Ottawa glass artists create mural for Kingston synagogue
By Matthew Horwood
After more than a year of work by Ottawa-based artists Oded and Pamela Ravek, the glass art wall mural, “POMEGRANATE DREAMS Tree of Life,” was unveiled at Congregation Beth Israel in Kingston just before Rosh Hashanah.
The instillation at Kingston’s oldest synagogue measures nine feet by 12 feet and is the largest piece to date created by the Raveks. It is made of 97 individually designed, hand-cut and hand-crafted glass art panels and depicts three pomegranate trees, as well as “sun-kissed rolling Jerusalem stone, flowering meadows, and lyrical villages in the distant Judaean Hills.”
The Israeli-Canadian couple – who operate Ravek Architectural Glass Art – chose pomegranate trees as the focus of the mural because they are “synonymous with ancient Israel” and would “symbolize the strength and beauty of the community and the various people that make it up,” explained Oded.
Their passion for glass art began more than a decade ago as a “distraction that turned into a livelihood,” according to Oded, when they took a stained-glass course as a way to take their minds off of their daughter’s struggles with chronic pain.
The Raveks have since created and installed a wide array of glass artwork for a variety of clients, environments and spaces. Their “Memorial Light” sculpture – used annually to hold memorial candles at Yom HaShoah commemorations organized by the Shoah Committee of the Jewish Federation of Ottawa – is on display in the Greenberg Families Library at the Soloway Jewish Community Centre.
The Raveks met with the board of Congregation Beth Israel on several occasions to discuss the mural’s design before proceeding to work on it. Due to the mural’s scale, they said they had to experiment with different designs for the various aspects of it, including several for the pomegranates themselves.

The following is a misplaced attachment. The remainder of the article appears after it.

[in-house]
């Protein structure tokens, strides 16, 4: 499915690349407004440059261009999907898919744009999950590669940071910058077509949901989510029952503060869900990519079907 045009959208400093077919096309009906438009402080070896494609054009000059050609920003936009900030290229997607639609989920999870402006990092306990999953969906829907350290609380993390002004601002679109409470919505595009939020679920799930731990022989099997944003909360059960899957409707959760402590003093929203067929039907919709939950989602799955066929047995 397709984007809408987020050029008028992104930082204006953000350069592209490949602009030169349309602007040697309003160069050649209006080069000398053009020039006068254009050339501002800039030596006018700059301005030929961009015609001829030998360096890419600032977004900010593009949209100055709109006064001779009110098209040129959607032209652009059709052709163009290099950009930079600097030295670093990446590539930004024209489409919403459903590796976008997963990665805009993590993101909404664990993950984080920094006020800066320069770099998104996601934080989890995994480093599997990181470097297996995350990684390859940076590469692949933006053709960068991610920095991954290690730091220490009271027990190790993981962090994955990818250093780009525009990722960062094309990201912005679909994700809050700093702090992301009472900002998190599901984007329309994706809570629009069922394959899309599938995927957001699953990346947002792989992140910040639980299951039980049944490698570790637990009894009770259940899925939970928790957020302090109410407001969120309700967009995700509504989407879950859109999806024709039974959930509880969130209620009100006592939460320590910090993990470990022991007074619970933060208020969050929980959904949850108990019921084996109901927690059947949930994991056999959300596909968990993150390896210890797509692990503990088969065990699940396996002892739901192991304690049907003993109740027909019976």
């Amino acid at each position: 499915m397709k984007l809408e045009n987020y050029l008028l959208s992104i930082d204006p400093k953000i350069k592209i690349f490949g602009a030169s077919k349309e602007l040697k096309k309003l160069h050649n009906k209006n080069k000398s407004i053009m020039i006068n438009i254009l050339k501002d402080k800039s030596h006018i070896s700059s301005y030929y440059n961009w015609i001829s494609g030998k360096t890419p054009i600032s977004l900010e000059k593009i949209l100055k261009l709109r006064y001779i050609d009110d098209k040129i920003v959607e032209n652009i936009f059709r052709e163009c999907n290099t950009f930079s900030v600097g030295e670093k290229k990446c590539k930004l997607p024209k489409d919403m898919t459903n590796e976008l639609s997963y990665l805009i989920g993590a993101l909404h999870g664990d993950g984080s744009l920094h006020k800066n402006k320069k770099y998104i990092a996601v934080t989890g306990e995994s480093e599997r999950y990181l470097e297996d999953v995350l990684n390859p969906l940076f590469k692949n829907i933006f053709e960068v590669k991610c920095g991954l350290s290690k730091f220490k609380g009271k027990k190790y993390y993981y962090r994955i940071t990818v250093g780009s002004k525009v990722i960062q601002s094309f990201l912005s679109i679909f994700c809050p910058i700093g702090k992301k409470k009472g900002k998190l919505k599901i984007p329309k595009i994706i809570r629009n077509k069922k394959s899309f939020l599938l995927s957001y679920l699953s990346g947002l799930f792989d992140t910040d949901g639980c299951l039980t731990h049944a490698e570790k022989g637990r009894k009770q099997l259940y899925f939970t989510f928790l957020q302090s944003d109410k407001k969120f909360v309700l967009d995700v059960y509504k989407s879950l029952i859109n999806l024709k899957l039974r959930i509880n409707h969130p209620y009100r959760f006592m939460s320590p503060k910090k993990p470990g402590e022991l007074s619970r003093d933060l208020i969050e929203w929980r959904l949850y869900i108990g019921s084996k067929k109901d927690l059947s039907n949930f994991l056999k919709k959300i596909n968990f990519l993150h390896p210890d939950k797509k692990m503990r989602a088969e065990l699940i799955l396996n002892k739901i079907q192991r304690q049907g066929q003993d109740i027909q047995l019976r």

When creating the mural, Oded said he focused on the “big picture” while Pamela added “a lot of symbolism from the Bible and other historical markers.”
Pamela said she also acted as a “devil’s advocate” when discussing design changes, such as adding two smaller trees and increasing the complexity of the village in the mural’s background.
As Pamela explained, the creation of the panels was a “time intensive” process that involved cutting glass pieces and layering them on top of each other, firing them in a kiln and then “laying them back like pieces of a puzzle.” The pieces of the mural were then installed row-by-row over the summer to be finished before the High Holidays.
At the wall mural’s reveal on September 28, the couple held a “meet the artist” session in the synagogue’s lobby, where they spoke to members about the symbolism of the mural and their creative process.
Pamela said the synagogue was “packed with people who were so happy this [mural] was for their synagogue. They can’t wait for families from different cities to come and see it.” She described the process of creating the mural as “intense, challenging, and fulfilling.”
Oded said the mural’s reveal was “uplifting and good for the spirit.”
Pamela and Oded Ravek pose with a drawing of the original design for the glass art wall mural, “POMEGRANATE DREAMS Tree of Life.” (Matthew Horwood)
“So many people came up to Pam and myself and said they couldn’t believe the scope and the beauty of it. It was an amazing journey,” Oded said.